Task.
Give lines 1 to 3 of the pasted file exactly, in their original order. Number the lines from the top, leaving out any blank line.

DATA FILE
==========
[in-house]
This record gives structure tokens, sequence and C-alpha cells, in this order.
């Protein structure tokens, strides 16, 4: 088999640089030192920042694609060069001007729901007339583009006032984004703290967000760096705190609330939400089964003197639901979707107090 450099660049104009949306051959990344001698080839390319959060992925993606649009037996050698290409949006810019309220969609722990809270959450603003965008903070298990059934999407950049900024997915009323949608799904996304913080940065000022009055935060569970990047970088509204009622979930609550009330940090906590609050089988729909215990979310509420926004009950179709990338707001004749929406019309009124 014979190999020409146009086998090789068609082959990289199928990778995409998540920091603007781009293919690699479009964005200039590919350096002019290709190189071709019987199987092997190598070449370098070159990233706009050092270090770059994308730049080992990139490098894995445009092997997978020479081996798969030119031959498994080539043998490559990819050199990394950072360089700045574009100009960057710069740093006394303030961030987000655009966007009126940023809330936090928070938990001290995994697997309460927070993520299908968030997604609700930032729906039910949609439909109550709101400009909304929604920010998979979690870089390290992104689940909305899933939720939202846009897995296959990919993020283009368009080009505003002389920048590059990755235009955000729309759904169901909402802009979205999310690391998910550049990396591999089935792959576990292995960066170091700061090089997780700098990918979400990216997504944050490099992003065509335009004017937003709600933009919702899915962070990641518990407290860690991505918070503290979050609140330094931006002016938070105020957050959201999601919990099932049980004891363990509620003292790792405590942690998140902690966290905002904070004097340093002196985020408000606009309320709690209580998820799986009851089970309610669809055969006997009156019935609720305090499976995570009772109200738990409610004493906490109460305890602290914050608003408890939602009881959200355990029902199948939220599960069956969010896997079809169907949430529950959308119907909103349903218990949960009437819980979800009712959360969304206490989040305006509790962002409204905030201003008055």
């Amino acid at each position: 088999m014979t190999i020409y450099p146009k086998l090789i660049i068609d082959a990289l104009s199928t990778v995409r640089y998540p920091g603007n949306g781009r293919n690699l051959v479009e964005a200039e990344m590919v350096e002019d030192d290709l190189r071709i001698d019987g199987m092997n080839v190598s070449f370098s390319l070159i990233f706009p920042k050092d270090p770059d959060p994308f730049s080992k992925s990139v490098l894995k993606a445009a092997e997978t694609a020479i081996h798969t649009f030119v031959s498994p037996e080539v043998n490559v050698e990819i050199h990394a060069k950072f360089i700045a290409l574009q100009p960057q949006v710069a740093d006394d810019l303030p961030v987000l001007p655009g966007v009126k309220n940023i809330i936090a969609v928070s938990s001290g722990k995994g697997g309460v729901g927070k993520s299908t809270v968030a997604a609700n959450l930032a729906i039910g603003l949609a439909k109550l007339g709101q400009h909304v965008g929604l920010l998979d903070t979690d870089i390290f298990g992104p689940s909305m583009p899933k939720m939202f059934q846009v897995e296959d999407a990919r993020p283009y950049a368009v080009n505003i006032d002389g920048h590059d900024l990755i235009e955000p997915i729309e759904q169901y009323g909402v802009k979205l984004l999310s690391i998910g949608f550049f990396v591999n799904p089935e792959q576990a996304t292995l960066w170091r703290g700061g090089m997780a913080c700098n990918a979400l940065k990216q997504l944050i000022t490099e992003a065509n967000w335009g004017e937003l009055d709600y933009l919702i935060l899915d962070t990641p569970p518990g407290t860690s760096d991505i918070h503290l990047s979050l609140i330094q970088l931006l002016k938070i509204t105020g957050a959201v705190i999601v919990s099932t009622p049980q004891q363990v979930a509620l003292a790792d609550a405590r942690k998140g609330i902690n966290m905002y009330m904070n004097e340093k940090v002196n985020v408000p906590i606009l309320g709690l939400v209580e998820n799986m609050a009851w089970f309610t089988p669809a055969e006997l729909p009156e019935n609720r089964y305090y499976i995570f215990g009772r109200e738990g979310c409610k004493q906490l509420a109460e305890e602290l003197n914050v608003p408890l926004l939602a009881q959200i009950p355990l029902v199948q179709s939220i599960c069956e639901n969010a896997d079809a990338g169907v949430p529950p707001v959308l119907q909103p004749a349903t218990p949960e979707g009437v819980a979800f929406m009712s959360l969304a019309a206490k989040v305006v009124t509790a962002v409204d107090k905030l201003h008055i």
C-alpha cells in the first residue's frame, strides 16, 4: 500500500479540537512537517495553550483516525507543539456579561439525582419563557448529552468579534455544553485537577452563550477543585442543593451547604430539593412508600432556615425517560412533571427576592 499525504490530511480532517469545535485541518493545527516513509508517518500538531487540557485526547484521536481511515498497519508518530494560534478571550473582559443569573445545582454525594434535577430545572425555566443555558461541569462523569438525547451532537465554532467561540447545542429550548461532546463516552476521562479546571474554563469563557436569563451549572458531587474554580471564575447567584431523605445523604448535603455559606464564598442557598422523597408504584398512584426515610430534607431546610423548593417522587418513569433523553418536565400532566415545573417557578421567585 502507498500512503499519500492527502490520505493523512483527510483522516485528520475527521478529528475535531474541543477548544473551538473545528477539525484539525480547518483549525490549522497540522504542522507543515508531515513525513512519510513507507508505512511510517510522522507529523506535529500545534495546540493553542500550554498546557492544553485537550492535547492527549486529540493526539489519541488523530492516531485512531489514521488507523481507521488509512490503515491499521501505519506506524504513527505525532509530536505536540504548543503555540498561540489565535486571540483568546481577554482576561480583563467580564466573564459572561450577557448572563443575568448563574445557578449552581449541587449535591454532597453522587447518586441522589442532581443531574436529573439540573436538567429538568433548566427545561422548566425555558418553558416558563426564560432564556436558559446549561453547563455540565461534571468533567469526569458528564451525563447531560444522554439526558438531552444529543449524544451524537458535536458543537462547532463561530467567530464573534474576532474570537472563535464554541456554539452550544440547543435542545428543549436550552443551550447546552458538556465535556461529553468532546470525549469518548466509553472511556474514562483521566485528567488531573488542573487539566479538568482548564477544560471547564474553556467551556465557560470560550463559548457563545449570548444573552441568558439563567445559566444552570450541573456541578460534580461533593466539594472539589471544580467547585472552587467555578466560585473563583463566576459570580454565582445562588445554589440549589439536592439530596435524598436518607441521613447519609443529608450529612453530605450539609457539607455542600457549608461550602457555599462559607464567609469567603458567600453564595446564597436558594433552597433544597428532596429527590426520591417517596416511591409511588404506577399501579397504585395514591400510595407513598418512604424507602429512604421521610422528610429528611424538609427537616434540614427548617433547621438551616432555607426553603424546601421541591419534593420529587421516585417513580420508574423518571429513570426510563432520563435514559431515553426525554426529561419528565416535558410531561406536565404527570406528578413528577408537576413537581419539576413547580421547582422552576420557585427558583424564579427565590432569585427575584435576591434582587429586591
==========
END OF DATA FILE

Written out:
[in-house]
This record gives structure tokens, sequence and C-alpha cells, in this order.
């Protein structure tokens, strides 16, 4: 088999640089030192920042694609060069001007729901007339583009006032984004703290967000760096705190609330939400089964003197639901979707107090 450099660049104009949306051959990344001698080839390319959060992925993606649009037996050698290409949006810019309220969609722990809270959450603003965008903070298990059934999407950049900024997915009323949608799904996304913080940065000022009055935060569970990047970088509204009622979930609550009330940090906590609050089988729909215990979310509420926004009950179709990338707001004749929406019309009124 014979190999020409146009086998090789068609082959990289199928990778995409998540920091603007781009293919690699479009964005200039590919350096002019290709190189071709019987199987092997190598070449370098070159990233706009050092270090770059994308730049080992990139490098894995445009092997997978020479081996798969030119031959498994080539043998490559990819050199990394950072360089700045574009100009960057710069740093006394303030961030987000655009966007009126940023809330936090928070938990001290995994697997309460927070993520299908968030997604609700930032729906039910949609439909109550709101400009909304929604920010998979979690870089390290992104689940909305899933939720939202846009897995296959990919993020283009368009080009505003002389920048590059990755235009955000729309759904169901909402802009979205999310690391998910550049990396591999089935792959576990292995960066170091700061090089997780700098990918979400990216997504944050490099992003065509335009004017937003709600933009919702899915962070990641518990407290860690991505918070503290979050609140330094931006002016938070105020957050959201999601919990099932049980004891363990509620003292790792405590942690998140902690966290905002904070004097340093002196985020408000606009309320709690209580998820799986009851089970309610669809055969006997009156019935609720305090499976995570009772109200738990409610004493906490109460305890602290914050608003408890939602009881959200355990029902199948939220599960069956969010896997079809169907949430529950959308119907909103349903218990949960009437819980979800009712959360969304206490989040305006509790962002409204905030201003008055």